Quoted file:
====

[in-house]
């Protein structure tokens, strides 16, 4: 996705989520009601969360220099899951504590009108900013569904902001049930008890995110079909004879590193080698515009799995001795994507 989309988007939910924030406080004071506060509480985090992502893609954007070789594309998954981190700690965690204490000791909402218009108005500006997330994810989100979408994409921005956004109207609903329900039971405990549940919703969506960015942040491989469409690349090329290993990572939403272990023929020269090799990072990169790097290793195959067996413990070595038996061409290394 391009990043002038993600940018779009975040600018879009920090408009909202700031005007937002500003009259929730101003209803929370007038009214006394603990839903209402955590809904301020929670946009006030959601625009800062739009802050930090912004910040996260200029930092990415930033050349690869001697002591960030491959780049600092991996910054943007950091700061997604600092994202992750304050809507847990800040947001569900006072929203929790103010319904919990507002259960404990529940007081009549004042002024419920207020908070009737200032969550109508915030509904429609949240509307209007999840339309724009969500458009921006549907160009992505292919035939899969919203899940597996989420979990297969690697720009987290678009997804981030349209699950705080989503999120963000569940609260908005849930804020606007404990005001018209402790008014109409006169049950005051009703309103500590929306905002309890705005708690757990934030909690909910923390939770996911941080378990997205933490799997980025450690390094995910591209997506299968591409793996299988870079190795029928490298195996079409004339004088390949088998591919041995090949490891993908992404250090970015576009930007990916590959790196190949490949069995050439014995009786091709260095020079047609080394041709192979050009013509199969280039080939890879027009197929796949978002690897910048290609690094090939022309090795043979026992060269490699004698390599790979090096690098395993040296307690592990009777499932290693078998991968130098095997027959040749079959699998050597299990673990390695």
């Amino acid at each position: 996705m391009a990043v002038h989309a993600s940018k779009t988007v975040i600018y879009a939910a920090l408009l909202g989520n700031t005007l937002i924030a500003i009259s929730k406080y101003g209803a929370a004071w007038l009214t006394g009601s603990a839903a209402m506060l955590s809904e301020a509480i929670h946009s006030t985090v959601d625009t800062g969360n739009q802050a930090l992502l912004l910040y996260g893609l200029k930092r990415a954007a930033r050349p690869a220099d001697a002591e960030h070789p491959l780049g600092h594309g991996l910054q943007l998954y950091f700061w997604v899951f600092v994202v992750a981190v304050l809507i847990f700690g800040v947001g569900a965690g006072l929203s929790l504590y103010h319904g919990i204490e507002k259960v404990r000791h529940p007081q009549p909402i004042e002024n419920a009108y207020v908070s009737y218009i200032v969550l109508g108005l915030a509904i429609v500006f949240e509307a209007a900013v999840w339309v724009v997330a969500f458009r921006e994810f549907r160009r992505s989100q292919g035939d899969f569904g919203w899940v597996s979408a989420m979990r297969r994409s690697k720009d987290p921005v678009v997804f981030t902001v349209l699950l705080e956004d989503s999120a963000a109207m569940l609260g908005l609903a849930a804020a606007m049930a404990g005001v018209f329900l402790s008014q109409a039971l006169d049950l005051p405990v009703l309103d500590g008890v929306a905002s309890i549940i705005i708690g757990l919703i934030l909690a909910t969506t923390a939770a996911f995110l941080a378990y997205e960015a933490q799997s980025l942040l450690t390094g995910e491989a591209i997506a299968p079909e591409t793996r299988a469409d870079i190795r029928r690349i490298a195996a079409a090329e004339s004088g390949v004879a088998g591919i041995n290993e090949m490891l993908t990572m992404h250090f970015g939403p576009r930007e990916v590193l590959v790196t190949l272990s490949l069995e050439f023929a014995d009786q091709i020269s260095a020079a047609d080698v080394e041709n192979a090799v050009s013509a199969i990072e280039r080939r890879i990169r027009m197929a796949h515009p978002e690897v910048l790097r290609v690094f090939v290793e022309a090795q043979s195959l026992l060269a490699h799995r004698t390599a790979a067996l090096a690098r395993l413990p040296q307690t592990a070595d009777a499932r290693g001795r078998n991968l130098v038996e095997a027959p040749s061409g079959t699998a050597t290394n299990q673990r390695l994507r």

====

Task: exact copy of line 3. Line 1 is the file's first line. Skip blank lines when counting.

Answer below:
């Amino acid at each position: 996705m391009a990043v002038h989309a993600s940018k779009t988007v975040i600018y879009a939910a920090l408009l909202g989520n700031t005007l937002i924030a500003i009259s929730k406080y101003g209803a929370a004071w007038l009214t006394g009601s603990a839903a209402m506060l955590s809904e301020a509480i929670h946009s006030t985090v959601d625009t800062g969360n739009q802050a930090l992502l912004l910040y996260g893609l200029k930092r990415a954007a930033r050349p690869a220099d001697a002591e960030h070789p491959l780049g600092h594309g991996l910054q943007l998954y950091f700061w997604v899951f600092v994202v992750a981190v304050l809507i847990f700690g800040v947001g569900a965690g006072l929203s929790l504590y103010h319904g919990i204490e507002k259960v404990r000791h529940p007081q009549p909402i004042e002024n419920a009108y207020v908070s009737y218009i200032v969550l109508g108005l915030a509904i429609v500006f949240e509307a209007a900013v999840w339309v724009v997330a969500f458009r921006e994810f549907r160009r992505s989100q292919g035939d899969f569904g919203w899940v597996s979408a989420m979990r297969r994409s690697k720009d987290p921005v678009v997804f981030t902001v349209l699950l705080e956004d989503s999120a963000a109207m569940l609260g908005l609903a849930a804020a606007m049930a404990g005001v018209f329900l402790s008014q109409a039971l006169d049950l005051p405990v009703l309103d500590g008890v929306a905002s309890i549940i705005i708690g757990l919703i934030l909690a909910t969506t923390a939770a996911f995110l941080a378990y997205e960015a933490q799997s980025l942040l450690t390094g995910e491989a591209i997506a299968p079909e591409t793996r299988a469409d870079i190795r029928r690349i490298a195996a079409a090329e004339s004088g390949v004879a088998g591919i041995n290993e090949m490891l993908t990572m992404h250090f970015g939403p576009r930007e990916v590193l590959v790196t190949l272990s490949l069995e050439f023929a014995d009786q091709i020269s260095a020079a047609d080698v080394e041709n192979a090799v050009s013509a199969i990072e280039r080939r890879i990169r027009m197929a796949h515009p978002e690897v910048l790097r290609v690094f090939v290793e022309a090795q043979s195959l026992l060269a490699h799995r004698t390599a790979a067996l090096a690098r395993l413990p040296q307690t592990a070595d009777a499932r290693g001795r078998n991968l130098v038996e095997a027959p040749s061409g079959t699998a050597t290394n299990q673990r390695l994507r």